Clothing retailer Gap Kids pulled an ad after some said the images projected "passive racism" — but others thought the issue was blown way out of proportion.
In the new ad, which was made to promote a collaboration between Gap and Ellen Degeneres' lifestyle brand ED, a 12-year-old girl from a youth performance group is seen resting her arm on a fellow group member, an 8-year-old black girl, who also happens to be her adopted sister.
According to critics, the photo offers a message of "passive racism."
"@GapKids proving girls can do anything... unless she's Black," one person tweeted. "Then all she can do is bear the weight of White girls."
Another tweeted the brand, saying, "@GapKids the best way to lose the black demographic. Making your only black model an armrest."
As part of the campaign, Gap, Inc., which is headquartered in San Francisco, is donating $250,000 to the Girls, Inc., charity to support the organization's economic literacy program.
"We're partnering with Ellen Degeneres' lifestyle brand ED to encourage girls everywhere to be themselves," Gap said in a statement on its Facebook page.
But after receiving so much criticism, the clothing brand apologized for its "racist" ad.
"As a brand with a proud 46-year history of championing diversity and inclusivity, we appreciate the conversation that has taken place and are sorry to anyone we’ve offended," a Gap spokeswoman said in a statement. "This GapKids campaign highlights true stories of talented girls who are celebrating creative self-expression and sharing their messages of empowerment. We are replacing the image with a different shot from the campaign, which encourages girls [and boys] everywhere to be themselves and feel pride in what makes them unique."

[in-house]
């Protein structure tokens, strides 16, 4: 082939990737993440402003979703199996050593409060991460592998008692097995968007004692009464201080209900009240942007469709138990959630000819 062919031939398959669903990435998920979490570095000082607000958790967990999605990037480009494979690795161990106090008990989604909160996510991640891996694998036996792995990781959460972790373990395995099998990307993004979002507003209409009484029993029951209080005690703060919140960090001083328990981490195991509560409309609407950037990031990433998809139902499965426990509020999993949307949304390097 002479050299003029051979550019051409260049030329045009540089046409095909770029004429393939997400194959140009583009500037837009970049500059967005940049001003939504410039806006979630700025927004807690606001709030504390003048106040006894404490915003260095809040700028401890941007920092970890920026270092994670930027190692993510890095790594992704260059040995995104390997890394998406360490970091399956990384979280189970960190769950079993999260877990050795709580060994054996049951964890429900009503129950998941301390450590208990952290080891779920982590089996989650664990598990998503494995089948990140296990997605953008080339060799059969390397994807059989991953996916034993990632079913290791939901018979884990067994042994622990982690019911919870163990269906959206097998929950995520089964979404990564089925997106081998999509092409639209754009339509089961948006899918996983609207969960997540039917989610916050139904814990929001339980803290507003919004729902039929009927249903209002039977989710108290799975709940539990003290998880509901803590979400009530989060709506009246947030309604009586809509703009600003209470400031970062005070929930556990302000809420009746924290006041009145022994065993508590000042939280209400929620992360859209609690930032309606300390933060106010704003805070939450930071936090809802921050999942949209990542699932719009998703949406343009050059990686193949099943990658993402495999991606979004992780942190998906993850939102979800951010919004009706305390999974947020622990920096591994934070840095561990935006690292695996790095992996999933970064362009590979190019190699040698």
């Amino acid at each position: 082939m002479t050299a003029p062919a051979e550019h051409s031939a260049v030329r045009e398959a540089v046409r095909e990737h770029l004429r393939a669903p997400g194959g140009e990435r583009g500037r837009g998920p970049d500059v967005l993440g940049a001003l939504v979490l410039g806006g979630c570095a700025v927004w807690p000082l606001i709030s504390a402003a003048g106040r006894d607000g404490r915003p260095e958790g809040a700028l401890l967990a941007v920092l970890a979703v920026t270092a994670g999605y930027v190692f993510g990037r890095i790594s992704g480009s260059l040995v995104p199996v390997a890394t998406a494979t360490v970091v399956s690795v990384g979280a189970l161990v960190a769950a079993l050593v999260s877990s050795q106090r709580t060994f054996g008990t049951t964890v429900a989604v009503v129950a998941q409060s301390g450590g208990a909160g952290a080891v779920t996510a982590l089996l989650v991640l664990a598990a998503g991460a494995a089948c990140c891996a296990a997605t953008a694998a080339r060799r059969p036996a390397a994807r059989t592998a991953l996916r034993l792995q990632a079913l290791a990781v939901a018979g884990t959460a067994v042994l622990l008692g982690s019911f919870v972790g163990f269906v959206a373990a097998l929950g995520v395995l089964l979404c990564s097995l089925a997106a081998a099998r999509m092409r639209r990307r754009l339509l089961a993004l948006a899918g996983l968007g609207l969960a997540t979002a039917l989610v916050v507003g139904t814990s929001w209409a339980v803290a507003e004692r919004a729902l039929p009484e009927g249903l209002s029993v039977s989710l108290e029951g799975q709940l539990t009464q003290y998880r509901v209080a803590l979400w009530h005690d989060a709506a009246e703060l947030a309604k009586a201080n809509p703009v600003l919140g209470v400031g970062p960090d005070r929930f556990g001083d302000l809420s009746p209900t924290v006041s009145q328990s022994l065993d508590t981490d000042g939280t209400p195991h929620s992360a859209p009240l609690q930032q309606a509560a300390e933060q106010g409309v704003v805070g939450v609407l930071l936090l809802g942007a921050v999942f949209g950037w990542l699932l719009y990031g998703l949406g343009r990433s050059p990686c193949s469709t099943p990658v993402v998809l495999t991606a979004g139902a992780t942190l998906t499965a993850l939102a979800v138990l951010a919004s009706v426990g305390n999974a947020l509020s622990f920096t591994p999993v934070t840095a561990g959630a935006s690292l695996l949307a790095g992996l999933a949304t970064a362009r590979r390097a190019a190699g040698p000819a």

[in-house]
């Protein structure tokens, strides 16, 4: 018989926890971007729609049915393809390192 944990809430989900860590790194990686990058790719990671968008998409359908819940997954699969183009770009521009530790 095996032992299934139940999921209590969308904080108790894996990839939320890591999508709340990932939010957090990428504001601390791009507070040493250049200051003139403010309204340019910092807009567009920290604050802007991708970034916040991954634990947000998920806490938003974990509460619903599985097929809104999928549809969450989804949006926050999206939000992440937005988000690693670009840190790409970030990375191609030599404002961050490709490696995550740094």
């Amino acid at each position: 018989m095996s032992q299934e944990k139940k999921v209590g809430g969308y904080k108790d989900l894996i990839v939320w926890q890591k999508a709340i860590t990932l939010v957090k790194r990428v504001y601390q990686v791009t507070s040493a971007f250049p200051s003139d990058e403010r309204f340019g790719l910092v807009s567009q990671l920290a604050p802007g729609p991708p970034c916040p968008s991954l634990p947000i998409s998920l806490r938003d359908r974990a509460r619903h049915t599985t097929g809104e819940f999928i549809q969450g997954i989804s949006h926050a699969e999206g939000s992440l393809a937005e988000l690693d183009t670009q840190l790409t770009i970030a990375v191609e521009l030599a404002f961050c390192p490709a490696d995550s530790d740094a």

However, some pushed back against the criticism, including Nathalie Yves Gaulthier, the founder of Le Petit Cirque, the youth troupe featured in the ad.
"The child in the ad is not an 'armrest,' she's the other girl's little sister," Gaulthier said in a statement. "They are a very close FAMILY. The child is a very young [junior] member with Le Petit Cirque, a humanitarian cirque company, and therefore a wee shyer than the more seasoned older outgoing girls."
She went on to say she is "deeply saddened" that some called the ad "racist," but added that the Le Petit Cirque is "extremely supportive of dialogue in our country to move past any racial barriers."
@TheRoot girl with arm resting on her shoulder is her sister She didn't talk in video because she was 2 shy. everyone needs to calm down.— Brooke Smith (@Iam_BrookeSmith) April 3, 2016
She later added that she, too, is open to discussion about race in the U.S.: "I'm all for an open + honest discussion of race in America. Difficult to do in twitter land but open dialogue is always a good idea."
Follow the author of this story on Twitter: